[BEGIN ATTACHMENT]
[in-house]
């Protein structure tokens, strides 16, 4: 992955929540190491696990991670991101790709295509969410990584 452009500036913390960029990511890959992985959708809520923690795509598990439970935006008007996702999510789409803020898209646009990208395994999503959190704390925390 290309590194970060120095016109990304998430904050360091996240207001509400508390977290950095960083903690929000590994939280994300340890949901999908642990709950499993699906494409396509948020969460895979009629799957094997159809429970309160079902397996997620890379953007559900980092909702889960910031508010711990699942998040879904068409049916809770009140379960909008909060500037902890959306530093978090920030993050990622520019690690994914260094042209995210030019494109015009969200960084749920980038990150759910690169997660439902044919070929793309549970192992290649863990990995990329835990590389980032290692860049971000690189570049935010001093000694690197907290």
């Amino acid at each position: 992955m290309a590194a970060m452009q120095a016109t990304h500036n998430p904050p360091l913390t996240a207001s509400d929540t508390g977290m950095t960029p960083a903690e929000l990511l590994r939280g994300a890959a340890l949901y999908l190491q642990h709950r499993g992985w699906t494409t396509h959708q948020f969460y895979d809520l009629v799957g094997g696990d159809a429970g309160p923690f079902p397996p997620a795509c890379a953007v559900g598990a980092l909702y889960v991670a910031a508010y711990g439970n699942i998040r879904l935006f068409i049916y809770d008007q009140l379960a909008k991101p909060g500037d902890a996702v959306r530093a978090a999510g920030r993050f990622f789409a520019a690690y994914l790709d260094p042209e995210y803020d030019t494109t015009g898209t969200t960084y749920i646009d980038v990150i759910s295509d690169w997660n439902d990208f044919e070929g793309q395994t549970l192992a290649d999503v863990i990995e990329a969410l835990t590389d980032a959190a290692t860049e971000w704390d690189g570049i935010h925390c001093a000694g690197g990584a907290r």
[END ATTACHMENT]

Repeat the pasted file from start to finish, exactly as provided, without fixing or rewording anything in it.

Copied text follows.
[in-house]
């Protein structure tokens, strides 16, 4: 992955929540190491696990991670991101790709295509969410990584 452009500036913390960029990511890959992985959708809520923690795509598990439970935006008007996702999510789409803020898209646009990208395994999503959190704390925390 290309590194970060120095016109990304998430904050360091996240207001509400508390977290950095960083903690929000590994939280994300340890949901999908642990709950499993699906494409396509948020969460895979009629799957094997159809429970309160079902397996997620890379953007559900980092909702889960910031508010711990699942998040879904068409049916809770009140379960909008909060500037902890959306530093978090920030993050990622520019690690994914260094042209995210030019494109015009969200960084749920980038990150759910690169997660439902044919070929793309549970192992290649863990990995990329835990590389980032290692860049971000690189570049935010001093000694690197907290």
């Amino acid at each position: 992955m290309a590194a970060m452009q120095a016109t990304h500036n998430p904050p360091l913390t996240a207001s509400d929540t508390g977290m950095t960029p960083a903690e929000l990511l590994r939280g994300a890959a340890l949901y999908l190491q642990h709950r499993g992985w699906t494409t396509h959708q948020f969460y895979d809520l009629v799957g094997g696990d159809a429970g309160p923690f079902p397996p997620a795509c890379a953007v559900g598990a980092l909702y889960v991670a910031a508010y711990g439970n699942i998040r879904l935006f068409i049916y809770d008007q009140l379960a909008k991101p909060g500037d902890a996702v959306r530093a978090a999510g920030r993050f990622f789409a520019a690690y994914l790709d260094p042209e995210y803020d030019t494109t015009g898209t969200t960084y749920i646009d980038v990150i759910s295509d690169w997660n439902d990208f044919e070929g793309q395994t549970l192992a290649d999503v863990i990995e990329a969410l835990t590389d980032a959190a290692t860049e971000w704390d690189g570049i935010h925390c001093a000694g690197g990584a907290r």